Pell City Referendum Election Day

Dr. Leah Stover, Dr. Kristin Harrell, Laurie Funderburg, Greg Crump and Sunni Wyatt gathered outside of Cropwell Baptist Church to speak to voters.

On Nov. 16 citizens living in St. Clair County were able to approve or deny a 5 mill increase for the school system. This property tax increase request is part of the 2021 Fall Referendum. 

“We’re truly grateful to the people of our community for believing in us and supporting our children,” said Pell City Schools Superintendent Dr. James Martin.

“We truly were out front with our plan and were willing to answer the tough questions when asked. We provided as much information as possible to b

Martin said that being transparent with the public and answering tough questions was a key part of getting their millage increase approved. He said it was important to explain the full purpose of the millage request because “people want to know the what and why.” 

“Especially when you’re asking for people to invest. It’s important for people to know where the money is going and how we’re going to go about making things happen for our children,” said Martin. 

Martin and the Pell City BOE started campaigning last May by rolling out plans. Martin and others presented the plans and the tax increase to the community from July up to the voting day.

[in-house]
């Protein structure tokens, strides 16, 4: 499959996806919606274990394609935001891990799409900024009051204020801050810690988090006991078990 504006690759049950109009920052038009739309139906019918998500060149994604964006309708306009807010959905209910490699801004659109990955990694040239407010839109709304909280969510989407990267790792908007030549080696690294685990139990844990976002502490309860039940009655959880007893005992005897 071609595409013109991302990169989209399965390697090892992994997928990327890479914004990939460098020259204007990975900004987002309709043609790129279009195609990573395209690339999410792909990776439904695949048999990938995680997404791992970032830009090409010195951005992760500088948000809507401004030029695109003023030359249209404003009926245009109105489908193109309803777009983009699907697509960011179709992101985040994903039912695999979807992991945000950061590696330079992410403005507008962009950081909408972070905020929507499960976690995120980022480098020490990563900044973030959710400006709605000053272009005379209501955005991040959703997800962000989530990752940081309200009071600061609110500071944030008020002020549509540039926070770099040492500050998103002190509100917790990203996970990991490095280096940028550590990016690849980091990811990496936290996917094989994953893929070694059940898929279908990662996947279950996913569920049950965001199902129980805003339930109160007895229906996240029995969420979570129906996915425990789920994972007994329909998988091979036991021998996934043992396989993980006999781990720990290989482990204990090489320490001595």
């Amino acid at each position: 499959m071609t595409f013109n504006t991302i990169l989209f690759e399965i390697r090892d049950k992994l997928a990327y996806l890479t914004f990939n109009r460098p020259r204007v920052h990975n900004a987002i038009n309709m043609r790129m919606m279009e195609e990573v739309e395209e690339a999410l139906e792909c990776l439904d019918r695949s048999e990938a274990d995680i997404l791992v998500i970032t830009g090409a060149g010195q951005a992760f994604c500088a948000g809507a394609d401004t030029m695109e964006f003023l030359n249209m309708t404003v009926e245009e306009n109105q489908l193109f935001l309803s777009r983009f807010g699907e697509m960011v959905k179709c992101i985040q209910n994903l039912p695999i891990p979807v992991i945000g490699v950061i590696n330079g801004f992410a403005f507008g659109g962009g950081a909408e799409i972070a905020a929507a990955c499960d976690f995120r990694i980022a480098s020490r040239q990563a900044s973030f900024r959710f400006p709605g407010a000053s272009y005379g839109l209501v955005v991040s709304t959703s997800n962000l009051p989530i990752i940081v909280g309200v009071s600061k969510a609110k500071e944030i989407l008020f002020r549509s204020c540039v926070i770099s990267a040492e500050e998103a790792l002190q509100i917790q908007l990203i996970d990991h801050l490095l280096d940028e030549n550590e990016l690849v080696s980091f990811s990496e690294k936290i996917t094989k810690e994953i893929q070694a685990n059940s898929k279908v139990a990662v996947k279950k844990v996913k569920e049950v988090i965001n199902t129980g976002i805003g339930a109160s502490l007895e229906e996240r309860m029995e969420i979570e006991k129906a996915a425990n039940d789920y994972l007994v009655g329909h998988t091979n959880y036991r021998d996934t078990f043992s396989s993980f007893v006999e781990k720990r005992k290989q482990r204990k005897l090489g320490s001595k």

“We’re going to start honoring the commitments that we made to our public and go about formulating our calendars. People believe in us to do the right and do what we said we’re going to do, but at the same time, we have to honor those commitments,” said Martin. 

He’s hoping the people who voted no to the increase will begin to trust the school system as it starts following through on their promises.  

Martin said his next steps will include making plans to ensure that the school system will honor commitments they advertised while campaigning. 

“I look forward as a community making Pell City School System the best it can be for every child that walks through the doors, and we took a big step in that direction tonight,” said Martin. 

The Moody district passed the vote by 3, which is subject to change as provisional ballots will be counted next Tuesday.

Instead of being turned away when voters aren’t on the roll or they are having ID issues, their vote is cast into provisional ballots. Moody’s poll numbers are really only ones among the districts that could likely change the verdict due to these added ballots.  

Millage is a rate used to calculate property tax. 1 mill is $10 per $100,000. 5 mills are equal to $50 per $100,000. At 13.5 plus the requested 5 more, property tax would increase to $180.50 per $100,000. 

ASHVILLE

223 FOR

988 AGAINST

MOODY

923 FOR

920 AGAINST

ODENVILLE

695 FOR

761 AGAINST

PELL CITY

1469 FOR

1448 AGAINST

RAGLAND

116 FOR

285 AGAINST

SPRINGVILLE

808 FOR

849 AGAINST

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